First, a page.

• 4. 1/6/2013 Traveling by ti-at http://www.wrcc.dri.edu/catalina/ http://www.laurelcanyon.org/Images /EarlyPhotos/TongvaCanoeEtching.j Channel Islands – magical places that some people pg never want to leave  The Tongva people lived on Catalina Island for http://images.google.com/imgres?imgurl=http://www-personal.umich.edu/~jensenl/visuals/album/2006/catalina/IMG_1349.JPG&imgrefurl=http://www- over 7,000 years. personal.umich.edu/~jensenl/visuals/album/2006/catalina/&usg=__z0Gzu8ecXJHx5dzfWJdpegGFwQM=&h=500&w=800&sz=158&hl=en&start=280&itbs=1&tbnid=NQDkmxmRitZD3M:&tbnh=89&tbnw=143&prev= © Project SOUND © Project SOUND /images%3Fq%3Dcatalina%2Bisland%2Bcalifornia%26start%3D270%26hl%3Den%26sa%3DN%26gbv%3D2%26ndsp%3D18%26tbs%3Disch:1 What is unique about islands? What is unique about islands?  Separated from the mainland by water  Sometimes for great distances  Sometimes for long periods  May have different climate http://www.synergygis.com/geog/rs/images/Catalina_CA_USGS_DEM_Overview.jpghttp://www.catalinachamber.com/images/Photos/High/CatalinaIslandWest.jpg  Moister – more  May have unusual/steep terrain – are really mountain peaks fog and rain  May have different rocks & soils from mainland  Warmer –  May have limited area insulated by ocean  Limits the number of species & individuals  Increases the effects of human interventions http://www.uptake.com/blog/wp-content/uploads/2009/03/channelislandsca1.jpg © Project SOUND © Project SOUND 4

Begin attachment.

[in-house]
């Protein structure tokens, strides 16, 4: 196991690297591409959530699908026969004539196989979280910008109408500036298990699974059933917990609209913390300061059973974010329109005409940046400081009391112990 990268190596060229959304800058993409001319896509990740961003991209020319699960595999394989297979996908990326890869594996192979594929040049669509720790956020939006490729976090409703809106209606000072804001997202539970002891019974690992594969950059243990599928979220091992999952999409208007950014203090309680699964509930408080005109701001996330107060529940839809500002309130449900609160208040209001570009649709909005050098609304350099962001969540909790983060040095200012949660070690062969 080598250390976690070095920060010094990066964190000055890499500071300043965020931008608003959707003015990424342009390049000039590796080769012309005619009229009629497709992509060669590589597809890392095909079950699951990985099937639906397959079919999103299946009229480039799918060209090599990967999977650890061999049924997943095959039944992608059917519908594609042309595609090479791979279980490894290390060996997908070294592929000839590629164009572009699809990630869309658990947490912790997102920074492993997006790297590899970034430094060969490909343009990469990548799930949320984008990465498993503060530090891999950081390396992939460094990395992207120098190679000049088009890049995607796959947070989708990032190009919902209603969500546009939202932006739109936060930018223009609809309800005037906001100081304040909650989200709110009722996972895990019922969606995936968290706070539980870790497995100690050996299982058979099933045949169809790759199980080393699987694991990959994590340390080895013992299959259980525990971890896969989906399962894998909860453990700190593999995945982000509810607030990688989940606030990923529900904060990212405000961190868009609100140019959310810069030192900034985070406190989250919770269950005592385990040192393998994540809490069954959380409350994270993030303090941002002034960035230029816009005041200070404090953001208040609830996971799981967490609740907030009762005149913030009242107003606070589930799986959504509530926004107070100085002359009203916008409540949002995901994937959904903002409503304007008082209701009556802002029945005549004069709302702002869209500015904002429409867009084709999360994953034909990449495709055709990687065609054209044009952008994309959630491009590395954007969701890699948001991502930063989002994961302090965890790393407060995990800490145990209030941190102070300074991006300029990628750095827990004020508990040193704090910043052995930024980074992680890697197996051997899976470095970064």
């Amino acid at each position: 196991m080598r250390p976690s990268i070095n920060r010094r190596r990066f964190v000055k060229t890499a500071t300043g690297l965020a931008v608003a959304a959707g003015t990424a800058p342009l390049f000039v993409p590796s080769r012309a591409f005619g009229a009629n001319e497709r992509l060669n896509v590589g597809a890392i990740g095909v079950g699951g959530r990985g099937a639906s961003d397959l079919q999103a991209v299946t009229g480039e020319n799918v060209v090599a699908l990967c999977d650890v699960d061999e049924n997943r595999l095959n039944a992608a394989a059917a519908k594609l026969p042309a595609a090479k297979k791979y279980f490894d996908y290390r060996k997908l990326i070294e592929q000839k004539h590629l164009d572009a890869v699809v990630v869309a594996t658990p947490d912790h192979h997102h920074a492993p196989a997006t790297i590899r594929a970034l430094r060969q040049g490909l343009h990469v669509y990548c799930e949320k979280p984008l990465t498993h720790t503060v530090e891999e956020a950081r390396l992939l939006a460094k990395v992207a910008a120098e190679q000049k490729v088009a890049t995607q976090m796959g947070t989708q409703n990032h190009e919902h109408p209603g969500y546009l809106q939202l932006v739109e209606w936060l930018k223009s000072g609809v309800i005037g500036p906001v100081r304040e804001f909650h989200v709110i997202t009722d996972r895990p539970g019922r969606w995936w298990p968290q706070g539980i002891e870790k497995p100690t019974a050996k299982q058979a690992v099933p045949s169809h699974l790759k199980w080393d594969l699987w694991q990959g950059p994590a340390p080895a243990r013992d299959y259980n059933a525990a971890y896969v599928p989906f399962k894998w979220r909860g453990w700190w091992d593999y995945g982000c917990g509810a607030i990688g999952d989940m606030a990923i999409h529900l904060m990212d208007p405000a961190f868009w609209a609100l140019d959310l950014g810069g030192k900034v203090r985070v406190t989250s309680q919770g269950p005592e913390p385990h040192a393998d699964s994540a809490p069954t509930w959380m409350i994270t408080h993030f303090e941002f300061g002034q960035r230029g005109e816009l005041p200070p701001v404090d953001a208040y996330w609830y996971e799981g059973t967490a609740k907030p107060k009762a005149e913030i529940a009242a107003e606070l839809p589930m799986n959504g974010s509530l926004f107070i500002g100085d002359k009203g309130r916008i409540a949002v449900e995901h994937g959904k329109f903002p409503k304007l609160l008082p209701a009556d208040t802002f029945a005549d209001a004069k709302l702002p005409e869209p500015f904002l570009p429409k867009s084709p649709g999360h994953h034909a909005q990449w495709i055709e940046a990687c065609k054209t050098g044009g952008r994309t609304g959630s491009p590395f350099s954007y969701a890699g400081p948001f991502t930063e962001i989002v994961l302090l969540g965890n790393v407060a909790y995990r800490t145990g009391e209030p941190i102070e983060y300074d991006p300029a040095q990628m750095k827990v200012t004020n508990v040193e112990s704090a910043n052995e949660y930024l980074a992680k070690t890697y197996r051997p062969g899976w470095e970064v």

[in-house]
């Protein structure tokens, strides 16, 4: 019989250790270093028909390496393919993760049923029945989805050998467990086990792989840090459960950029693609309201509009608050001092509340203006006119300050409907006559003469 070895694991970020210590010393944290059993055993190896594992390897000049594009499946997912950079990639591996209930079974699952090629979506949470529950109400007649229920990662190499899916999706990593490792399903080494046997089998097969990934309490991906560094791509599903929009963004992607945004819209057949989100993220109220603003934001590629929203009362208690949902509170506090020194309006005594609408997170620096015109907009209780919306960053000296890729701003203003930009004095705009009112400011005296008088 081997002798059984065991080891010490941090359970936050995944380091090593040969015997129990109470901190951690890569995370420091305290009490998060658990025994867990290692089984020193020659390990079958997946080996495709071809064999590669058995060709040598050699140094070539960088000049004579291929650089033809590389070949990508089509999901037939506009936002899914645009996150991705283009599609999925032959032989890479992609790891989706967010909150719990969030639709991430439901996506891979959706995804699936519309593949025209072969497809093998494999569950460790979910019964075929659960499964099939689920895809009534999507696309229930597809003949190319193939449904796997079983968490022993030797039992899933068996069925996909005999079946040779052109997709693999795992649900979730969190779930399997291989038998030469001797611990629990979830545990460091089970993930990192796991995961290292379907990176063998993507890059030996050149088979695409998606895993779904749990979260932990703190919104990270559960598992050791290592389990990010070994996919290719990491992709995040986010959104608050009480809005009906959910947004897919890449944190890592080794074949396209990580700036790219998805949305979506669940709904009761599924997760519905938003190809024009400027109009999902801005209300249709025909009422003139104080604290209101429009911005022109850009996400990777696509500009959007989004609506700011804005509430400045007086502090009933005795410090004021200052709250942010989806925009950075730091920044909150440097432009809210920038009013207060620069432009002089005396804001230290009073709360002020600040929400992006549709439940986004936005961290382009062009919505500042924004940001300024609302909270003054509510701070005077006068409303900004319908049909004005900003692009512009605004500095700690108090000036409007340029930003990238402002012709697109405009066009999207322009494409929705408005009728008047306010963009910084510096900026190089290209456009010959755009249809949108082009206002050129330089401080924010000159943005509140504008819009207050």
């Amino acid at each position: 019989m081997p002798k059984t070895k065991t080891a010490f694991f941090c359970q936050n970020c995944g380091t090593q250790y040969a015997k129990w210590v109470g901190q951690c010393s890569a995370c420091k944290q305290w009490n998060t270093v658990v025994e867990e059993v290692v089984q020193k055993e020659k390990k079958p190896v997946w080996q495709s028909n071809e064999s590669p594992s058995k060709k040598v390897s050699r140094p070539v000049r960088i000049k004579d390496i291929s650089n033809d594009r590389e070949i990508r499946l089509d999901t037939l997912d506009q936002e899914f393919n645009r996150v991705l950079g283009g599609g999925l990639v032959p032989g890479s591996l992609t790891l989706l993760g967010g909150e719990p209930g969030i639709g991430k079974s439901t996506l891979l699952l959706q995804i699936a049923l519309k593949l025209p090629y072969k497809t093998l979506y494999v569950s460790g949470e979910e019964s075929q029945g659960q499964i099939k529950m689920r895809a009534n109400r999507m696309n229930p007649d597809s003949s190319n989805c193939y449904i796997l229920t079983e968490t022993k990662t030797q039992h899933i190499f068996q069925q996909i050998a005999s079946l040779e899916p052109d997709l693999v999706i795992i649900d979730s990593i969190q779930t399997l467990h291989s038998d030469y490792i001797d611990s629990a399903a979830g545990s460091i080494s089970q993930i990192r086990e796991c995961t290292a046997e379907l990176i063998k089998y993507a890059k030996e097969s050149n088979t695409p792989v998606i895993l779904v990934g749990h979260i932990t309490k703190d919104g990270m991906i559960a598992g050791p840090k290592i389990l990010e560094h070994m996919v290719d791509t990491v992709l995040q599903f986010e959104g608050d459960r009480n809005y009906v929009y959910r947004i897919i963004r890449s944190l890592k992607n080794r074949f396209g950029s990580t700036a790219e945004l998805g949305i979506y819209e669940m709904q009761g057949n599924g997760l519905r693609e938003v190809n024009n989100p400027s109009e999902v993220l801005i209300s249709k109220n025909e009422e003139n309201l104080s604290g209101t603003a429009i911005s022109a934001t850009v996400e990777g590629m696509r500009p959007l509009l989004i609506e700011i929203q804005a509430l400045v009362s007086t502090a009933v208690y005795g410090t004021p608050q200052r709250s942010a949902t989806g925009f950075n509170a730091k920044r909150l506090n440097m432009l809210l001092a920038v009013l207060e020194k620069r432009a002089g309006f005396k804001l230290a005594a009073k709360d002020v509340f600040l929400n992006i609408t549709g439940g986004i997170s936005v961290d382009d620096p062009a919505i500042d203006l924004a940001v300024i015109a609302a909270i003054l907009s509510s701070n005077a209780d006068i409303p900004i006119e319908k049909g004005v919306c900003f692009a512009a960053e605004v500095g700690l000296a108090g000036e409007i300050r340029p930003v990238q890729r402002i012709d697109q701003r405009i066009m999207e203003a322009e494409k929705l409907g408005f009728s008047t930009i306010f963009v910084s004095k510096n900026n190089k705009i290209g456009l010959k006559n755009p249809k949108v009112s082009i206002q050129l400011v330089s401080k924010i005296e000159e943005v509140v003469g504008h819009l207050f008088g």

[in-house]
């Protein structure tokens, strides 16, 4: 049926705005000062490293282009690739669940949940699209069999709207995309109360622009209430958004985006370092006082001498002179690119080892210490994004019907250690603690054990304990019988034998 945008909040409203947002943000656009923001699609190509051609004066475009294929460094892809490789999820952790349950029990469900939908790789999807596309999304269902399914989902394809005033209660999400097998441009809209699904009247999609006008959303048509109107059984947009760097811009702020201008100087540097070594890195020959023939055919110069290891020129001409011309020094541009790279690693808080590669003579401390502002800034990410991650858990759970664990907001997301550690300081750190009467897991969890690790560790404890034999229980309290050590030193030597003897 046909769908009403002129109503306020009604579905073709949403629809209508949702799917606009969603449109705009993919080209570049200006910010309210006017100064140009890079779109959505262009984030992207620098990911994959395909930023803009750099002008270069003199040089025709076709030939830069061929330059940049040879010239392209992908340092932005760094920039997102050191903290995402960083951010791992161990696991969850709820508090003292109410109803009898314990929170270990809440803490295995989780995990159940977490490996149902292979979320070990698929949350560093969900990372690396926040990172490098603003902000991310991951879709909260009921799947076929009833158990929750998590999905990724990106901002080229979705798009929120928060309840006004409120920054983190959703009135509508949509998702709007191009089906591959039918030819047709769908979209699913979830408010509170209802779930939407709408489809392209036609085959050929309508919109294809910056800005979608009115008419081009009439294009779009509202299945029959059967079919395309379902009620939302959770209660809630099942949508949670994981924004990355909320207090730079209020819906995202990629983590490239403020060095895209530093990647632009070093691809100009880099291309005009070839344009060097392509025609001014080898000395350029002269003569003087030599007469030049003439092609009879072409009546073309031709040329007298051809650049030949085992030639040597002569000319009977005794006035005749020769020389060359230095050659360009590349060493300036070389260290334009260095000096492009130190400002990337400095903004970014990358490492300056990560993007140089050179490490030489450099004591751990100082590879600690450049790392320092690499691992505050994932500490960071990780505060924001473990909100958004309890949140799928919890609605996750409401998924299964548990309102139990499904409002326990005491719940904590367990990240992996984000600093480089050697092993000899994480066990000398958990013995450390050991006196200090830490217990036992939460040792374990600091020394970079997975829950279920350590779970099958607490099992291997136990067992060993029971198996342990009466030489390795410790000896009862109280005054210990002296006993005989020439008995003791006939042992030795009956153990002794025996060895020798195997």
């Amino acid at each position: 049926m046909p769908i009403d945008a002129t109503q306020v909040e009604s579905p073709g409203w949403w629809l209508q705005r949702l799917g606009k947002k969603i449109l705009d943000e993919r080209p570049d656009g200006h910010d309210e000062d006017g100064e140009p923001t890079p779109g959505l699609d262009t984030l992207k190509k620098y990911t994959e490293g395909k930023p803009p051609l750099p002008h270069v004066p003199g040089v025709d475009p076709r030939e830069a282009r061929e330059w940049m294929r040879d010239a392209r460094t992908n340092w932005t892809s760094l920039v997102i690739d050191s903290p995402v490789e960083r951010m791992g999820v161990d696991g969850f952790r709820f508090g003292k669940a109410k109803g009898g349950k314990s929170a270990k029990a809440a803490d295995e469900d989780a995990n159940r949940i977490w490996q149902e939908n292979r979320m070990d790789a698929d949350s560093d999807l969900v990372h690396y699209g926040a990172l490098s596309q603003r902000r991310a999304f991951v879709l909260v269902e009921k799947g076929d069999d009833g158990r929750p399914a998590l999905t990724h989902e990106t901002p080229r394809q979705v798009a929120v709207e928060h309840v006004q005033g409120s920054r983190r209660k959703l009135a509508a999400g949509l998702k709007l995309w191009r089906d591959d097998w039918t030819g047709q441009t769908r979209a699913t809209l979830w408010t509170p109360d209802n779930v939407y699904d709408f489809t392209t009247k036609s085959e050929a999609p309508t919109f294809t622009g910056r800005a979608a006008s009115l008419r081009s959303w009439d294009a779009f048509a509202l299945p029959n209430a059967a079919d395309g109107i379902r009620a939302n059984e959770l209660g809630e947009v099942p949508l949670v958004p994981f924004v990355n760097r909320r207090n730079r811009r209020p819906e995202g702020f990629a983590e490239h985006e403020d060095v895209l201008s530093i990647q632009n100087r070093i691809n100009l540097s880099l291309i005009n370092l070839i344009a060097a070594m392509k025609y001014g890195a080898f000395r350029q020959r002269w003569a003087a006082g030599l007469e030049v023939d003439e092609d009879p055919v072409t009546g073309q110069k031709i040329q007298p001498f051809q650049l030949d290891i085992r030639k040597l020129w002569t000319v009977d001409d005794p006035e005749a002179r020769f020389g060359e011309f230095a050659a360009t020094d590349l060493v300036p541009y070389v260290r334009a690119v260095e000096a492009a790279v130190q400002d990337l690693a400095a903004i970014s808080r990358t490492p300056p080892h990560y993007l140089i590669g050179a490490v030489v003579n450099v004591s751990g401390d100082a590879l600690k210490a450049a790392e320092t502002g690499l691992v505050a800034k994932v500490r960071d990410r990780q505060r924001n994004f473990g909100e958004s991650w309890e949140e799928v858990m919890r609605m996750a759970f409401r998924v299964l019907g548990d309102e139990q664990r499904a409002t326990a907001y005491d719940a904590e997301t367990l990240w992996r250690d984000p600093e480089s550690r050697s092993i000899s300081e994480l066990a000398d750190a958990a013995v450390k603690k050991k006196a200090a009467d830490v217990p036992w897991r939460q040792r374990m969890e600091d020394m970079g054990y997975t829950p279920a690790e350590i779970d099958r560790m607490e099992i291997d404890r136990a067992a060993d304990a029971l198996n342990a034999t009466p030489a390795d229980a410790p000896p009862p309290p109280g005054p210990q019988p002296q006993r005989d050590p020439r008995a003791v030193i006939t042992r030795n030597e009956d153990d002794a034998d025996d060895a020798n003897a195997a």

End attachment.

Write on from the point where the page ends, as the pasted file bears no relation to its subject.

• 5. 1/6/2013 Some species are endemic to Catalina What is unique about islands? © 2006 BonTerra Consulting  Lyonothamnus floribundus ssp. floribundus 20,000 years ago, this unique sub-species of ironwood tree grew abundantly on the mainland. Now, this tree exists nowhere else in the world but Catalina.  Cercocarpus traskiae The rarest of the Catalina endemics. Only seven of these small shrubs or trees occur naturally in a single canyon.  Eriogonum giganteum var. giganteum Often have unique flora and fauna – and fauna may effect flora. Grows on dry, rocky slopes throughout Catalinas interior. Changes with Example: plants may not be subject to certain diseases or to large the seasons - from white in the spring, to beige, light brown, then deep russet in the fall herbivores (sheep)  . © Project SOUND © Project SOUND Also endemic to Catalina Other common Catalina plants are more widely distributed…including on the mainland  Heteromeles arbutifolia - Toyon  Rhus integrifolia – Lemonadeberry  Prunus ilicifolia ssp. lyonii This sub-species is a Catalina endemic.  Ribes viburnifolium Used in landscaping as a native ground cover for shady areas. Extremely fragrant. Grows in San Diego Co. as well as on Catalina http://www.uncledougs.com/Dudleya_hassei.jpg  Eriodictyon traskiae Dudleya hassei This evergreen shrub has a pungent fragrance The only Catalina endemic which is a succulent. Look for it on the slope at and sprawling growth habit. Yerba Santa occurs on Catalina and in coastal Ventura and San Luis the foot of the Wrigley Memorial. Obispo Counties. Arctostaphylos catalinae When the manzanita fruit ripens, its color resembles the brilliant wine-red  Solanum wallacei bark - and the ground squirrels love it. A member of the deadly nightshade family, the Wild Tomato also occurs on other Channel Galium catalinense ssp. catalinense Islands and Guadalupe, off the coast of Mexico. A perennial herb found mostly on rocky outcroppings on the lee side of http://www.laspilitas.com/nature-of-california/plants/prunus-lyonii Catalina. © Project SOUND © Project SOUND 5